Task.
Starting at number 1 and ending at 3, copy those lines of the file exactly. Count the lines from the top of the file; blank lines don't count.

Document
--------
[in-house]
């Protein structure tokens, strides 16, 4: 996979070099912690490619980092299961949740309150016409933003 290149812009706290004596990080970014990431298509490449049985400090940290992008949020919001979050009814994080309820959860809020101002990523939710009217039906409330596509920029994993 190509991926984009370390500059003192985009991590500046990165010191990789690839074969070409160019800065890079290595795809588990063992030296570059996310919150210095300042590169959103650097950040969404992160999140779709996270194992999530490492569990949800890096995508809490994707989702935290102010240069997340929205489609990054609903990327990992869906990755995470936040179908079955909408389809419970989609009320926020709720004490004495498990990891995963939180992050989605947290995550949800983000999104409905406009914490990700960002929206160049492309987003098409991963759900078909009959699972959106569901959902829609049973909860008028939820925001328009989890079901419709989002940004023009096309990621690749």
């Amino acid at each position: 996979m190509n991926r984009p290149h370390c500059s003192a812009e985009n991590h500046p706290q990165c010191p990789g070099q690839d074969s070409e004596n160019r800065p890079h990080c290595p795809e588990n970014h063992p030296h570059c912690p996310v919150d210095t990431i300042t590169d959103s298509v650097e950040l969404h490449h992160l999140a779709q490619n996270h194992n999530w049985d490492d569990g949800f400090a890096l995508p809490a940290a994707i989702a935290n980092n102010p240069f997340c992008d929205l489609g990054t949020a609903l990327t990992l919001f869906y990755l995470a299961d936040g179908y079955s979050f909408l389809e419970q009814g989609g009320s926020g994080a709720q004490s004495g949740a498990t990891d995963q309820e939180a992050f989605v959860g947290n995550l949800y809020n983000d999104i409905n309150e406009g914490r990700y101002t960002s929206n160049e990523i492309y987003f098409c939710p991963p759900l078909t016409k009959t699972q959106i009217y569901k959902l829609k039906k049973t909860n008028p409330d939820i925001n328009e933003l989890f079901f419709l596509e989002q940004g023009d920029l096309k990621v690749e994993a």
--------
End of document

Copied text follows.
[in-house]
């Protein structure tokens, strides 16, 4: 996979070099912690490619980092299961949740309150016409933003 290149812009706290004596990080970014990431298509490449049985400090940290992008949020919001979050009814994080309820959860809020101002990523939710009217039906409330596509920029994993 190509991926984009370390500059003192985009991590500046990165010191990789690839074969070409160019800065890079290595795809588990063992030296570059996310919150210095300042590169959103650097950040969404992160999140779709996270194992999530490492569990949800890096995508809490994707989702935290102010240069997340929205489609990054609903990327990992869906990755995470936040179908079955909408389809419970989609009320926020709720004490004495498990990891995963939180992050989605947290995550949800983000999104409905406009914490990700960002929206160049492309987003098409991963759900078909009959699972959106569901959902829609049973909860008028939820925001328009989890079901419709989002940004023009096309990621690749």
């Amino acid at each position: 996979m190509n991926r984009p290149h370390c500059s003192a812009e985009n991590h500046p706290q990165c010191p990789g070099q690839d074969s070409e004596n160019r800065p890079h990080c290595p795809e588990n970014h063992p030296h570059c912690p996310v919150d210095t990431i300042t590169d959103s298509v650097e950040l969404h490449h992160l999140a779709q490619n996270h194992n999530w049985d490492d569990g949800f400090a890096l995508p809490a940290a994707i989702a935290n980092n102010p240069f997340c992008d929205l489609g990054t949020a609903l990327t990992l919001f869906y990755l995470a299961d936040g179908y079955s979050f909408l389809e419970q009814g989609g009320s926020g994080a709720q004490s004495g949740a498990t990891d995963q309820e939180a992050f989605v959860g947290n995550l949800y809020n983000d999104i409905n309150e406009g914490r990700y101002t960002s929206n160049e990523i492309y987003f098409c939710p991963p759900l078909t016409k009959t699972q959106i009217y569901k959902l829609k039906k049973t909860n008028p409330d939820i925001n328009e933003l989890f079901f419709l596509e989002q940004g023009d920029l096309k990621v690749e994993a």